IF PEOPLE’S health weren’t on the line, it would be darkly funny: For weeks, uninsured Marylanders trying to get coverage through the state’s health exchange have slogged through online forms and technical glitches, only for the system to freeze just before they hit the “enroll” button. The Web site is supposed to facilitate the enrollment of 150,000 Marylanders in private health insurance. As of the middle of the month, it had signed up only 7,435 — and that is after notching its highest-volume days since its Oct. 1 launch.

Gov. Martin O’Malley (D) and Lt. Gov. Anthony Brown (D), whom Mr. O’Malley tapped to be the point man on the state’s health-care rollout, say that the site has dramatically improved over the past several days, despite a server failure last week. But the site still needs work — and Mr. Brown still needs to explain how he let this happen.

Things have been so bad that figures such as Rep. John K. Delaney (D-Md.) argue that Maryland should consider moving its enrollment systems to HealthCare.gov, the federal Web site that also failed after its Oct. 1 launch. HealthCare.gov is working better now, the argument goes, so Marylanders should have at least the access that most other Americans do.

All options should be on the table, but switching to the federal site probably isn’t advisable. Mr. O’Malley’s claim that the Maryland site is better, though not perfect, seems to be bearing out. Enrollments are increasing. Changing systems in midstream would bring with it large technical challenges; for one thing, insurance companies would have to adjust their systems to interface with that of the feds while they’re trying to process enrollments on deadline.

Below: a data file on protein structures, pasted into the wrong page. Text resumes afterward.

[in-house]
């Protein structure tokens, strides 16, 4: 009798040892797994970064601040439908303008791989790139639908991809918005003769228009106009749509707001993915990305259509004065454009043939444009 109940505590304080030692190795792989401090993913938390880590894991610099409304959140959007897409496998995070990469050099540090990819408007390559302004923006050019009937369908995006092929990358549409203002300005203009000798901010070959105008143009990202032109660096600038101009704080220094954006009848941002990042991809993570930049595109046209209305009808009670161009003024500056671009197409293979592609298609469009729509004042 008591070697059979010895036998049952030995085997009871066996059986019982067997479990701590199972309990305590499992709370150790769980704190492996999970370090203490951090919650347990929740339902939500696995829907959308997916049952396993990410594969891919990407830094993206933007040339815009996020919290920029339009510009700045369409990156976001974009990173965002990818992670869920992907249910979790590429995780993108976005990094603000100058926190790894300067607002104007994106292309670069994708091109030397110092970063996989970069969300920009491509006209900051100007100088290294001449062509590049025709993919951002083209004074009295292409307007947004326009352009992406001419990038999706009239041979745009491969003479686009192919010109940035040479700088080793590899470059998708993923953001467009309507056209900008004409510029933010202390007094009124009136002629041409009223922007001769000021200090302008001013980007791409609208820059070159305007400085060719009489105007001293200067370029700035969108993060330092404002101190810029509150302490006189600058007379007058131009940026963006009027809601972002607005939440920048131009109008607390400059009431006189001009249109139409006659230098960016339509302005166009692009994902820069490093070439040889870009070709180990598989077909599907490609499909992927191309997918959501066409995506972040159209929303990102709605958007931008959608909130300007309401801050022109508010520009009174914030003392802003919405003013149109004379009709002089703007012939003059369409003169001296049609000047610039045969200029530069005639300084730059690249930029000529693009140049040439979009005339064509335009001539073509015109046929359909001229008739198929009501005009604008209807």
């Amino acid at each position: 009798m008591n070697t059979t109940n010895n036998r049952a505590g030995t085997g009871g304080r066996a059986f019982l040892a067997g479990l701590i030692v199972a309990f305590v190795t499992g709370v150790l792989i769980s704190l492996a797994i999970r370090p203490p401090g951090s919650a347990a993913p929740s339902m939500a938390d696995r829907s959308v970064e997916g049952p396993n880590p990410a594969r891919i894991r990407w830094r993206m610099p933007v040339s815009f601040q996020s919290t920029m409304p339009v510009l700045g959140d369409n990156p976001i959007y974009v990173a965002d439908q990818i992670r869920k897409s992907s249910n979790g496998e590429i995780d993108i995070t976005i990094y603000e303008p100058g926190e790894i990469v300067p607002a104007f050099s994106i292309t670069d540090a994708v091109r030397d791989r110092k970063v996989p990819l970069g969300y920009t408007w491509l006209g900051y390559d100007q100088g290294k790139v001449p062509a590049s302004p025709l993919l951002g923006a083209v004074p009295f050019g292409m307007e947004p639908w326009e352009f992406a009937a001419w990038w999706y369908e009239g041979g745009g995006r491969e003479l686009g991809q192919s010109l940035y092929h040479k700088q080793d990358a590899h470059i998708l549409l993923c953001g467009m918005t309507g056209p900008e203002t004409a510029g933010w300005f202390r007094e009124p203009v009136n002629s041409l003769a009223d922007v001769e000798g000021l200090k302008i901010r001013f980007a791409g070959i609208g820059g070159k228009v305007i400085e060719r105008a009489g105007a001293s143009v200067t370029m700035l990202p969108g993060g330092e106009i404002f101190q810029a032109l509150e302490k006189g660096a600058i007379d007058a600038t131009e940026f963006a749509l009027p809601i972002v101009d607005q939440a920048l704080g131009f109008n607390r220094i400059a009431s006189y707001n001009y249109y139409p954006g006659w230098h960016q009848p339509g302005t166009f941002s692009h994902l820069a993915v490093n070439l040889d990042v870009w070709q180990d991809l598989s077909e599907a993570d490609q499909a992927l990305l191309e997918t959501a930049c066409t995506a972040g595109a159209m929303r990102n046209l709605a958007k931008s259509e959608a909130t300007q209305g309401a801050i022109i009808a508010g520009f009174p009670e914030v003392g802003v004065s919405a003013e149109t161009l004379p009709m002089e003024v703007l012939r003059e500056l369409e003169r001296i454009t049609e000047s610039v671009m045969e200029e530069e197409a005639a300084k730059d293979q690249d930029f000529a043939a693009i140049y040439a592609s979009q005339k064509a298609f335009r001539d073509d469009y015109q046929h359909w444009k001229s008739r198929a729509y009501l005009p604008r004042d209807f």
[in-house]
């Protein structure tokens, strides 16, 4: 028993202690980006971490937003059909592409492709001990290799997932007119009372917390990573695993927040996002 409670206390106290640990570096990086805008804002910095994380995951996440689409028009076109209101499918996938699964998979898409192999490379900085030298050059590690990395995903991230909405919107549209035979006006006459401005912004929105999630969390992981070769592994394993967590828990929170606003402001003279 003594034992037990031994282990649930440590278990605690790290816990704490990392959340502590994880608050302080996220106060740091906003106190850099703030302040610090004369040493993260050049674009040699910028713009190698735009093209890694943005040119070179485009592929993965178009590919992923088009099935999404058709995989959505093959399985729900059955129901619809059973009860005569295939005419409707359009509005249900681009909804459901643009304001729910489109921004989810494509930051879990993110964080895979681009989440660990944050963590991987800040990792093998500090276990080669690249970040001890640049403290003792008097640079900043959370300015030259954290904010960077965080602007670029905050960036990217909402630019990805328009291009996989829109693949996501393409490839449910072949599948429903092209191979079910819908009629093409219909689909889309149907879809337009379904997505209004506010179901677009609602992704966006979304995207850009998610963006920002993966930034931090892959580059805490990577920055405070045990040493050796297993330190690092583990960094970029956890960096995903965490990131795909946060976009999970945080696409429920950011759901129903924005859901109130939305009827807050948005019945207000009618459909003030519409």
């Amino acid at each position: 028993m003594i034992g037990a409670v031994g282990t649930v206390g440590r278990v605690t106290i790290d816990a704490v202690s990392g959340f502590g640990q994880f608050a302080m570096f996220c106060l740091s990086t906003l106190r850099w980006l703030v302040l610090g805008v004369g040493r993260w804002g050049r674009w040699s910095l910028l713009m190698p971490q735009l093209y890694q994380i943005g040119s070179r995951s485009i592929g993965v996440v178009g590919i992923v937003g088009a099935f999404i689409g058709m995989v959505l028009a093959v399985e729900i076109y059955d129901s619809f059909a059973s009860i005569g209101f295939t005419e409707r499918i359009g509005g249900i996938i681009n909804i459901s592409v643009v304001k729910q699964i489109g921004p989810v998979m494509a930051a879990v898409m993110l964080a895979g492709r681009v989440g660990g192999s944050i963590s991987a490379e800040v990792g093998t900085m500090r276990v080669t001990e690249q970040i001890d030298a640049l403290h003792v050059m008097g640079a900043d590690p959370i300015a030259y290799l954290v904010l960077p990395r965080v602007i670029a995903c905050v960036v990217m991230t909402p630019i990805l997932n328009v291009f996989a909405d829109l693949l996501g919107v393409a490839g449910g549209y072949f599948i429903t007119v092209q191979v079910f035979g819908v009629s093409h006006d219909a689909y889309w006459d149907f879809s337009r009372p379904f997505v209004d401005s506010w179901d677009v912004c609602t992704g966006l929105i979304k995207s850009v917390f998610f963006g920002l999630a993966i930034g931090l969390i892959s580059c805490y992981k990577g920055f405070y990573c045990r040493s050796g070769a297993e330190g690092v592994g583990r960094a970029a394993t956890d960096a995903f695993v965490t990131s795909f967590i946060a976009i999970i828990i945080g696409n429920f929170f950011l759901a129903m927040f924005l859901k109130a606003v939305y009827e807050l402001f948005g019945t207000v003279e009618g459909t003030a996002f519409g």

What is necessary is more progress. The site still seems to have formidable problems. People who created accounts before the latest overhaul have struggled to log back in. The governor says the state will contact people who might have gotten stuck on the site. Good. The repairmen must also ensure that enrollment information the site sends along to insurers — in those so-called 834 files — is coming over accurately. Otherwise, people who think they’re enrolled might not have the insurance they thought they did, or not at the price they expected.

Also needed is a thorough accounting of how the state’s site ended up failing. A recent staff shakeup suggests that process has begun, but it needs to be transparent. Mr. O’Malley approved opening the broken site on Oct. 1. Mr. Brown was supposed to be leading the rollout of health-care reform all along. By their own admission, neither knew that the state’s systems had massive problems. They should investigate, and then report, what went wrong and why.